Games Can Teach About Climate Change and Motivate Ecofriendly Actions

The learning opportunities found in well-designed games give students an interactive and entertaining way to learn about environmental issues.

Games can be a powerful way to teach, persuade, or raise awareness about important topics that young people should care about, such as social justice or civic issues. These activities are powerful tools for educators because games can tackle complex topics like climate change and sustainability in a unique way. And the learning opportunities found in well-designed games are very different from textbooks or videos; rather than content to be “absorbed,” they provide a model of reality or a system of interconnected parts that a student can interact with and play with. As they learn about subjects endogenously and through hands-on experiences, kids can take on new identities and roles.

These experiences offer an opportunity for teaching and learning in more understandable and accessible ways, and as we raise awareness of important issues like climate change, we can also aim to change student attitudes and behaviors.

Hundreds of climate change-themed or environmental education games have been designed in recent years—both commercially available products or designed by students and indie game developers in competitions and game jams such as the recent Games for Change climate game jam in NYC. These games vary widely in terms of their goals, features, formats and intended uses.

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When I co-designed EcoChains: Arctic Life (Jogolabs) —a multiplayer tabletop food web building card game — with Arctic researcher and Arizona State University environmental science professor Dr. Stephanie Pfirman, we wanted to create a game that teaches players about climate change through values of empathy and stewardship, and is designed to teach science aligned to Next Generation Science Standards. The goal was for kids to learn about real scientific phenomenon and processes while having fun; we reject the notion that there must be a dichotomy or tradeoff between learning and fun in educational games. Kids are naturally curious and enjoy exploring systems and overcoming game-based challenges. Evidence in playtests in both formal and informal contexts reveals that the game was both effective and enjoyable for parents and kids, as they learned important concepts while protecting animals from threats of carbon pollution and melting sea ice. We have lesson plans for teachers, free printable editions and classroom kits available, as we look to partner with educators to continue development of this game.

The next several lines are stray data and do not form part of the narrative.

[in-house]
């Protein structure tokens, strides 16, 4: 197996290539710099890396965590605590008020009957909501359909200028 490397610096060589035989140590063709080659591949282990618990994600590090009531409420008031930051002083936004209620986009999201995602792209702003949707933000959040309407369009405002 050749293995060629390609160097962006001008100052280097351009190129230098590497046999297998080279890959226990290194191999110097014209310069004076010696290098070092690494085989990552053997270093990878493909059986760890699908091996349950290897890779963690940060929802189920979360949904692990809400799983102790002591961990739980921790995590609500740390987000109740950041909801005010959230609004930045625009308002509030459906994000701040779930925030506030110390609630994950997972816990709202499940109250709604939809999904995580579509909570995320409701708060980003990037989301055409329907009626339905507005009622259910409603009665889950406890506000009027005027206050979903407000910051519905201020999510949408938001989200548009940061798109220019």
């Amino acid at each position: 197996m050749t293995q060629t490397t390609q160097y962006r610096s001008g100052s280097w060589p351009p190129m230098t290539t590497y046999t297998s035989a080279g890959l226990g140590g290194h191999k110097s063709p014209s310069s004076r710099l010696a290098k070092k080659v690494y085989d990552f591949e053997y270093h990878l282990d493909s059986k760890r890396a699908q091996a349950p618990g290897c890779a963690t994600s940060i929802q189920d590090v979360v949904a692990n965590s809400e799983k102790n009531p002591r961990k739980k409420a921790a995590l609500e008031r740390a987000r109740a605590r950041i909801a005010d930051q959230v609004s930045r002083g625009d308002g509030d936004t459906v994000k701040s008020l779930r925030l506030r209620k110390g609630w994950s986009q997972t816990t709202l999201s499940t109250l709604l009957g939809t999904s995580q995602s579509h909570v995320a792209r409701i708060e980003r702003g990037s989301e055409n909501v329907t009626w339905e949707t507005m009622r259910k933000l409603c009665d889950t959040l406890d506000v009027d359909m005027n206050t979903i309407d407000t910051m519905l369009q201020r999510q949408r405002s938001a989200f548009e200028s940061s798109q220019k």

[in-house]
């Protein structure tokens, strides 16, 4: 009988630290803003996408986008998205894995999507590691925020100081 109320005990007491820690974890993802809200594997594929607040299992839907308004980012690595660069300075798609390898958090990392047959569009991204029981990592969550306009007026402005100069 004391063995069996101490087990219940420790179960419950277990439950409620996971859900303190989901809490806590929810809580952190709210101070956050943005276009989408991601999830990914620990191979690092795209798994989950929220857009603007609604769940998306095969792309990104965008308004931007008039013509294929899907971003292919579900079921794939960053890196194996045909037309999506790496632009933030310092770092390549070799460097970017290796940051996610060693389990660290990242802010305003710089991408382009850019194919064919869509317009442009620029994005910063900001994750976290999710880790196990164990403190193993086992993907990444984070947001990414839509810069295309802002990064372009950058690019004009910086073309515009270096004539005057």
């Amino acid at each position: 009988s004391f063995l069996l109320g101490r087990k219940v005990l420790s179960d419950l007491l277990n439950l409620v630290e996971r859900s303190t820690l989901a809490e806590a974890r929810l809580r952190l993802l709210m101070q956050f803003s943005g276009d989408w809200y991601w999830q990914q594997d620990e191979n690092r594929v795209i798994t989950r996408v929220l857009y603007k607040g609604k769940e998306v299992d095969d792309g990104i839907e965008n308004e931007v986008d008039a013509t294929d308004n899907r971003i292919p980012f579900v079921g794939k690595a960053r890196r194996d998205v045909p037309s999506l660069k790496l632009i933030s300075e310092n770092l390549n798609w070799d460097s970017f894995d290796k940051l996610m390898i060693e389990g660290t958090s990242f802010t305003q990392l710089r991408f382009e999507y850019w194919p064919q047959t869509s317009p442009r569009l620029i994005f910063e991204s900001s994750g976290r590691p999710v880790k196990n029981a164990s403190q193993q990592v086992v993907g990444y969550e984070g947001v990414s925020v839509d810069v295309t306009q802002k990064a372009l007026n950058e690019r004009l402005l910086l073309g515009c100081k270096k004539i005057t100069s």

Games are less effective when they are preachy or “inject” educational content in a game-like wrapper. Instead, we can provide meaningful experiences that can allow kids to view the world from new perspectives and even motivate actions as part of gameplay.

Well-designed games do this well. Here are a few climate-change-related games in different formats that educate about climate change while keeping kids engaged and entertained.

Tabletop Games

Keep Cool (Spieltrieb). Each player tries to balance competing demands—achieving the goals of one’s own country, wrestling with the demands of the oil industry and environmental groups. Decisions—egotistical or altruistic—can determine whether or not various droughts, floods or pandemics occur, or whether the world climate collapses; in other words, everyone loses.

Digital Games or Simulations

In Eco (Strange Loop Games).  Amultiplayer survival-oriented game, players must collaborate and wrestle with various ethical decisions in building a shared online world similar to Earth. As part of the experience, players create a civilization together and build economies, enact various laws, and see their effects. As the game was also designed together with scientists, climate models and other details are realistic or inspired by the real world. Teamwork and collaboration skills are necessary for success, making this an intriguing game worth a look.

Pervasive Game or Gamified Apps

A more recent trend, powered by technological advances and sensors found in devices, is a pervasive game or gamified experience. These digital, role-playing, gamified or game-like apps extend the gaming experience at least partly in the real world. Naturally, there are huge opportunities for challenging students to change their behaviors in ecofriendly ways, such as measuring or reducing their carbon footprint.

JouleBug (Cleanbit Systems, Inc.). A mobile app that allows players to compete to see who is the most sustainable and to share green actions with friends. Each time a player does an ecofriendly action such as using a reusable bottle or buying local food products, they “Buzz.” The app uses gamification elements like unlockable achievements and a leaderboard, along with social elements including the ability to share photos and comments to provide feedback. Players can also join local communities to learn and discover recent activity and ideas happening nearby.

Joey J. Lee is the director of the Games Research Lab and coordinator of the M.A. program in design and development of digital games at Teachers College, Columbia University.



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